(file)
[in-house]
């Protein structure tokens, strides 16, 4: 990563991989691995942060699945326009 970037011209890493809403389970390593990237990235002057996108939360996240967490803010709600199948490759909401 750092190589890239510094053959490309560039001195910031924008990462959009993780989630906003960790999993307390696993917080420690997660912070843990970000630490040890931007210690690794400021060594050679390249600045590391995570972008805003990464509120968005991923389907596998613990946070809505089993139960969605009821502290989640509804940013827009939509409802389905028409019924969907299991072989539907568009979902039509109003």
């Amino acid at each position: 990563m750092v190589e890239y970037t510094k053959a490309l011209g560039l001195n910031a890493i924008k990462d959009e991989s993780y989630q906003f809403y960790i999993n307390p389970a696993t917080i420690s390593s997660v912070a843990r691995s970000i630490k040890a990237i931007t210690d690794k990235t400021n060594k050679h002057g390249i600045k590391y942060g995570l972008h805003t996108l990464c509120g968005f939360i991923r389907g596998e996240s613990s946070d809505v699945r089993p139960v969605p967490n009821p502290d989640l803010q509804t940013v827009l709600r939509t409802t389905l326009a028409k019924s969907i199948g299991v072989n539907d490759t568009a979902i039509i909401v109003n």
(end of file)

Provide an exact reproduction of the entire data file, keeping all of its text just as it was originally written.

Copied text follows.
[in-house]
């Protein structure tokens, strides 16, 4: 990563991989691995942060699945326009 970037011209890493809403389970390593990237990235002057996108939360996240967490803010709600199948490759909401 750092190589890239510094053959490309560039001195910031924008990462959009993780989630906003960790999993307390696993917080420690997660912070843990970000630490040890931007210690690794400021060594050679390249600045590391995570972008805003990464509120968005991923389907596998613990946070809505089993139960969605009821502290989640509804940013827009939509409802389905028409019924969907299991072989539907568009979902039509109003």
């Amino acid at each position: 990563m750092v190589e890239y970037t510094k053959a490309l011209g560039l001195n910031a890493i924008k990462d959009e991989s993780y989630q906003f809403y960790i999993n307390p389970a696993t917080i420690s390593s997660v912070a843990r691995s970000i630490k040890a990237i931007t210690d690794k990235t400021n060594k050679h002057g390249i600045k590391y942060g995570l972008h805003t996108l990464c509120g968005f939360i991923r389907g596998e996240s613990s946070d809505v699945r089993p139960v969605p967490n009821p502290d989640l803010q509804t940013v827009l709600r939509t409802t389905l326009a028409k019924s969907i199948g299991v072989n539907d490759t568009a979902i039509i909401v109003n």